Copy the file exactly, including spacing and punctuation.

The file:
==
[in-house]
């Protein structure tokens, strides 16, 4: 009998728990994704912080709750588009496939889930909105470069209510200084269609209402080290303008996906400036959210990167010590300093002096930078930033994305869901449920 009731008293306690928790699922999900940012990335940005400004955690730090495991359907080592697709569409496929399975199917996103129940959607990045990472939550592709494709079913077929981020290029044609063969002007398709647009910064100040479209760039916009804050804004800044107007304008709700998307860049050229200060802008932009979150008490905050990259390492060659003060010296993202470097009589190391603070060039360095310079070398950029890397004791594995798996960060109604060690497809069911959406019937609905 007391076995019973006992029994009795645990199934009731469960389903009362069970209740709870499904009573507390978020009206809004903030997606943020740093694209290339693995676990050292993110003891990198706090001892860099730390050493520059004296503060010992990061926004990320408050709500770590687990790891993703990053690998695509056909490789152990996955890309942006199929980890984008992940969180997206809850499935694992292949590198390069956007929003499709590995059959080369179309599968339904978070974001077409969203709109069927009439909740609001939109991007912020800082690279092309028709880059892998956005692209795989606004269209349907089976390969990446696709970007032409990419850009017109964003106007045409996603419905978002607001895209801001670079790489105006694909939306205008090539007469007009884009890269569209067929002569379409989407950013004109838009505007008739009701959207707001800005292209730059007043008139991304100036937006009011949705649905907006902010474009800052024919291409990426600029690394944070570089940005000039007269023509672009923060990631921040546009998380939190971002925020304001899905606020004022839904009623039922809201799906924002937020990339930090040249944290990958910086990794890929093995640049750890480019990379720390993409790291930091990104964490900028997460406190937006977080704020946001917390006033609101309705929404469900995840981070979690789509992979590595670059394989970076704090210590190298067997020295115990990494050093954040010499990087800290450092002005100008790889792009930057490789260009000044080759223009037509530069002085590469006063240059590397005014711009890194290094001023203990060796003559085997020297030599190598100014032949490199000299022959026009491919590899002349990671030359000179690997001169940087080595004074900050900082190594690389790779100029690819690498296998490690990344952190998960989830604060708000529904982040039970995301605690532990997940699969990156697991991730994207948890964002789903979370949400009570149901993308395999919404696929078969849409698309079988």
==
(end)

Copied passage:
[in-house]
């Protein structure tokens, strides 16, 4: 009998728990994704912080709750588009496939889930909105470069209510200084269609209402080290303008996906400036959210990167010590300093002096930078930033994305869901449920 009731008293306690928790699922999900940012990335940005400004955690730090495991359907080592697709569409496929399975199917996103129940959607990045990472939550592709494709079913077929981020290029044609063969002007398709647009910064100040479209760039916009804050804004800044107007304008709700998307860049050229200060802008932009979150008490905050990259390492060659003060010296993202470097009589190391603070060039360095310079070398950029890397004791594995798996960060109604060690497809069911959406019937609905 007391076995019973006992029994009795645990199934009731469960389903009362069970209740709870499904009573507390978020009206809004903030997606943020740093694209290339693995676990050292993110003891990198706090001892860099730390050493520059004296503060010992990061926004990320408050709500770590687990790891993703990053690998695509056909490789152990996955890309942006199929980890984008992940969180997206809850499935694992292949590198390069956007929003499709590995059959080369179309599968339904978070974001077409969203709109069927009439909740609001939109991007912020800082690279092309028709880059892998956005692209795989606004269209349907089976390969990446696709970007032409990419850009017109964003106007045409996603419905978002607001895209801001670079790489105006694909939306205008090539007469007009884009890269569209067929002569379409989407950013004109838009505007008739009701959207707001800005292209730059007043008139991304100036937006009011949705649905907006902010474009800052024919291409990426600029690394944070570089940005000039007269023509672009923060990631921040546009998380939190971002925020304001899905606020004022839904009623039922809201799906924002937020990339930090040249944290990958910086990794890929093995640049750890480019990379720390993409790291930091990104964490900028997460406190937006977080704020946001917390006033609101309705929404469900995840981070979690789509992979590595670059394989970076704090210590190298067997020295115990990494050093954040010499990087800290450092002005100008790889792009930057490789260009000044080759223009037509530069002085590469006063240059590397005014711009890194290094001023203990060796003559085997020297030599190598100014032949490199000299022959026009491919590899002349990671030359000179690997001169940087080595004074900050900082190594690389790779100029690819690498296998490690990344952190998960989830604060708000529904982040039970995301605690532990997940699969990156697991991730994207948890964002789903979370949400009570149901993308395999919404696929078969849409698309079988």